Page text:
Brauerei Hofstetten – Heller Bock Saphir

I made a statement about beer that I’m quite serious about when it comes to reviewing: I need to invest myself more in the foreign market.  It seems to be to far too tempting to fully go all out on the American market of beer.  It’s easier to find information about the different beers you’re drinking, and you hear a lot more about things people are trying from the different beer markets near them.  Thus, this week when I ended up at the beer store I really searched for a few brews from foreign markets I would like to have.  I ended up purchasing 6 different beers, but only one of them managed to be a foreign beer.  I guess I still need some work on branching out.  I also really needed to find some 12 0z bottles for during the week reviews.  So, I allowed some of that to steal my focus on beers from the foreign market.

Once again it’s really hard to find much of any information on this brewery.  Brauerei Hofstetten is a brewery that comes out of Austria.  I think the name may in fact give that away.  Thus, looking up any information on the actual brewery is pretty difficult.  I don’t speak the language.  This beer is classified as either a maibock or helles bock.  The way the internet sets it up, it seems as if this is essentially the same style of brew.  Bock beers are typically darker with heavy alcohol involved.  The maibock, however, tends to be a slightly different type of bock.  It has a much lighter color, some fairly significant hop character, and it still has some higher amount of alcohol to it.  I’m not sure that you would call this particular maibock really high on alcohol.  It is 7.4% ABV, but it certainly tries to have that big hop flavor.  The note on the front of the bottle that actually got me pick this one up states that it was dry-hopped with saphir hops for over 8 weeks.  The saphir hop is one I’m not particularly knowledgable about.  A little search tells me that saphir hops are refined and sweet with some mild clean citrus and hints of tangerine.  They also seem to be used mostly in german style beers.  While I bought this one on a whim, I was hoping I picked something surprisingly good.

This beer pours out a rich golden color with some clear hints of orange in the mix.  There is a moderate white head that develops on top of the beer, but it doesn’t seem to really last all that long.  There is some nice light lacing that you get with a swirl of the glass; however, there is a ton of ample sticky residue on the side of the glass as well.  The beer has a very hazy quality to it, but you can still see some of the very light carbonation in the liquid.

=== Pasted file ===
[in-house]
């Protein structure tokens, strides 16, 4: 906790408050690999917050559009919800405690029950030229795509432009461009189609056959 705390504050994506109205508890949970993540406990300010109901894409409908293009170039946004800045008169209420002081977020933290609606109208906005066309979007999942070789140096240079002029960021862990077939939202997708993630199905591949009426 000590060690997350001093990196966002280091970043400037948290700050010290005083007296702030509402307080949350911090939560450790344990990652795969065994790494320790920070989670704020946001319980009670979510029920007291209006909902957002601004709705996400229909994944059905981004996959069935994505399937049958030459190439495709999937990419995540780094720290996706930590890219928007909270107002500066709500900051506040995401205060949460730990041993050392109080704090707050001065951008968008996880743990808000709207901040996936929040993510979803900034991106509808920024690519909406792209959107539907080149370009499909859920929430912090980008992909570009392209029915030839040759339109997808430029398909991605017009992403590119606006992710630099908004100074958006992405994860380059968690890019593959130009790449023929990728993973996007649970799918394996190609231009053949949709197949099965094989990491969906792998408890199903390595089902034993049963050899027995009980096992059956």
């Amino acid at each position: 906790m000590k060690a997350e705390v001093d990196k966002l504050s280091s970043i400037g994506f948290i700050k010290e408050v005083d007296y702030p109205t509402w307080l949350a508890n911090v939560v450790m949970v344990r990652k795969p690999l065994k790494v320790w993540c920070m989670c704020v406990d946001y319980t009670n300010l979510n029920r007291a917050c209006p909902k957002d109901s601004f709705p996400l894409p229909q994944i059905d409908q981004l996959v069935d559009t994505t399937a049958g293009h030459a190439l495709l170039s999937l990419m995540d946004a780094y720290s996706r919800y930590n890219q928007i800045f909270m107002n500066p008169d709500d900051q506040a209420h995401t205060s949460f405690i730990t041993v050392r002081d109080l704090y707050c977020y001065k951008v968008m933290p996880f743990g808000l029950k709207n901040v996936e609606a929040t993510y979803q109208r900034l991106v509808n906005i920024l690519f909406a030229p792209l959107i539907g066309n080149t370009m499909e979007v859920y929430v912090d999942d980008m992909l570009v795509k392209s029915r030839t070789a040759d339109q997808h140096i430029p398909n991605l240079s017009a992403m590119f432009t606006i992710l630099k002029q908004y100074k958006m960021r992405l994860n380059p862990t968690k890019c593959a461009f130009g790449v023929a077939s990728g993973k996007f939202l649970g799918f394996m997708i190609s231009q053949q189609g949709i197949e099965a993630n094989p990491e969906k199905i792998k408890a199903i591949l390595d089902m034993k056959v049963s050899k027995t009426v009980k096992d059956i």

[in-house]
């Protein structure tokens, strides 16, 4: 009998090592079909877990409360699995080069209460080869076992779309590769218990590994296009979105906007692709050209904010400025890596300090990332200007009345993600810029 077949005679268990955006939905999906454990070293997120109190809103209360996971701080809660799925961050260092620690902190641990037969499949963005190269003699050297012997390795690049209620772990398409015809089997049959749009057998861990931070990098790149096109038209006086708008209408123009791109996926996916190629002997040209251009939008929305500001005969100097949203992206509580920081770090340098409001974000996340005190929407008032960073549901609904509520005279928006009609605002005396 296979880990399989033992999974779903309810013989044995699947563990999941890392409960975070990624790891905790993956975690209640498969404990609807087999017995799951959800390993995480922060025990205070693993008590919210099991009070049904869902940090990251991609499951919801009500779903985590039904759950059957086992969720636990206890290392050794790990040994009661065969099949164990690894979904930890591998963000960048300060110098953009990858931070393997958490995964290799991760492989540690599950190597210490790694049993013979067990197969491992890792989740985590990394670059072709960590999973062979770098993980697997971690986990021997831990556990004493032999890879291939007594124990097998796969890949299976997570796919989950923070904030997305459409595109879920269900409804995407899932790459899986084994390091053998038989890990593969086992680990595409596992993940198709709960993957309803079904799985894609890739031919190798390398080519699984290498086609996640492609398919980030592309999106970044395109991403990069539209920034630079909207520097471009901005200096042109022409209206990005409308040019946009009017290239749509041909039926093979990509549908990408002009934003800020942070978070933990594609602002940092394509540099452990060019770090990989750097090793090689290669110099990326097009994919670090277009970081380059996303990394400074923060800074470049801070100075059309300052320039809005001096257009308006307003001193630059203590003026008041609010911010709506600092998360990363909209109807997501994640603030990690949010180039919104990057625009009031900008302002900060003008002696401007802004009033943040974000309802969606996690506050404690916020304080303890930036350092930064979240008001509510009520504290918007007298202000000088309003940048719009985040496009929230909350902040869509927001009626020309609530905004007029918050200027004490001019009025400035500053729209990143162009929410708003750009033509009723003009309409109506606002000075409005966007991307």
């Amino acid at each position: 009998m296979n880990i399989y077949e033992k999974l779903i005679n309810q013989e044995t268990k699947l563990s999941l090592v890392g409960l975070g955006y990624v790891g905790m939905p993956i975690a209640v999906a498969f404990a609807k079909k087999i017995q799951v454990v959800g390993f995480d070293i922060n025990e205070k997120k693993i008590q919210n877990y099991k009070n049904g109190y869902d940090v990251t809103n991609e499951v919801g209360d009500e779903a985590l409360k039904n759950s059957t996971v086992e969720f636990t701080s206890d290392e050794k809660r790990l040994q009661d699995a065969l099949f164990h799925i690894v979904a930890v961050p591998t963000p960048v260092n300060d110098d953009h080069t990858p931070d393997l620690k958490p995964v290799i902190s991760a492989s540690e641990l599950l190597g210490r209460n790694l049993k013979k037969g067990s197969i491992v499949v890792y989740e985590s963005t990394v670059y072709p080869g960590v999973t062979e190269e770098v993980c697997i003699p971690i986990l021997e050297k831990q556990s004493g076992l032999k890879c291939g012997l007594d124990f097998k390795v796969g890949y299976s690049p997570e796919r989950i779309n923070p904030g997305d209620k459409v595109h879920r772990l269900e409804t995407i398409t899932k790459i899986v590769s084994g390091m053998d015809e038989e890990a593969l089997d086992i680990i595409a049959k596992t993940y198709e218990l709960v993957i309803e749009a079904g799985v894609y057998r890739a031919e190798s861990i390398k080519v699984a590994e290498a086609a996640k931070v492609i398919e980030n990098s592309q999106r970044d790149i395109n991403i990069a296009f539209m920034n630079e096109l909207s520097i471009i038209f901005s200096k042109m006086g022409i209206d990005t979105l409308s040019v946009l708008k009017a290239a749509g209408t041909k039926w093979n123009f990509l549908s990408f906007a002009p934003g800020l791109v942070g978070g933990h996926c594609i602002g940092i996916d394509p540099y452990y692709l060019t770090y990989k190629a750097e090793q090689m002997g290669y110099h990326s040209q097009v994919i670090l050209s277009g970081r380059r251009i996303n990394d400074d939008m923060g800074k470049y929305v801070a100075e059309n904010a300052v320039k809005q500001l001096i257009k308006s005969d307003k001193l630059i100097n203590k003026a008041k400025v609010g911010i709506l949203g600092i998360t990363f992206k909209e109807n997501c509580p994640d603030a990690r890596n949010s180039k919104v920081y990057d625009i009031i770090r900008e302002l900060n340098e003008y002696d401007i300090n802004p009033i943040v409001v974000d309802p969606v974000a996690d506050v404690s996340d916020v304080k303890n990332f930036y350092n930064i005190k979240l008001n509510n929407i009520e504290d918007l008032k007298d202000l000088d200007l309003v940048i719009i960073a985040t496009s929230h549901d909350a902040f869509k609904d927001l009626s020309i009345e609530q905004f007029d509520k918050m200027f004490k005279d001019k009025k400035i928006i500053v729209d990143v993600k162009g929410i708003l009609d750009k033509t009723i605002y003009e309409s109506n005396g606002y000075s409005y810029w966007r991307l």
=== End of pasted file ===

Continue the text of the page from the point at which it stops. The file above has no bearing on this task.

The smell is certainly dominated by the hops.  I get a lot of citrusy grapefruit and pineapple smells.  I’m now wondering if it was actually just tangerine, but I know I’m not real familiar with the smell of tangerine, so I could be somewhat mistaken.  Some of the sweet malts are there as well, but they tend to sit back a little bit.  The actual florally pine aroma is hidden behind the more citrus qualities; however, they come out with a very clean earthy aroma.

The taste intros with some light sweet malts.  The malts are quickly paired well with some big pineapple flavors.  Interestingly, I swear I tasted a very light little hint of vanilla, but it may have mixed strangely with something I was eating at that moment.  The ample hops come in with a lot of floral qualities.  The pine starts to develop a little bit on the back half of the hop flavoring; however, the mostly floral hops don’t hit like an IPA at all.  They aren’t so piney.  There is plenty of grapefruit flavoring with some real earthy grass feel toward the ending.  The ending has a lot of very strong residual floral hops while also being quite crisp and clean.

The overall mouthfeel of the brew is quite crisp and clean throughout almost the entire tasting.  There is a lot of carbonation at the start of the beer with some very light syrup near the end.  The hops are really pleasant and clean tasting.  It’s interesting knowing that this was dry-hopped for nearly two months.  I would have thought it would have a far bigger IPA feel to it.

In a little over a year this is only the second maibock I’ve reviewed on here.  The first one I wasn’t a fan of at all; however, this one seems to be a little more on the positive side.  I really like the use of the saphir hops here.  If you happen to see this one around you should certainly pick it up. It wasn’t only $5, so you won’t be breaking the bank on it.

Teacher Grade: B


1 Comment

  1. 7.4% is pretty high, in German terms. Most Doppelbocks tend to be in the 8% neighborhood. About the only ones that get higher are the eisbocks which are ice distiled to increase the flavor/alcohol concentration. If you see it, try the Schneider Hopfenweise. It’s a dry hopped, pale wheat doppelbock.

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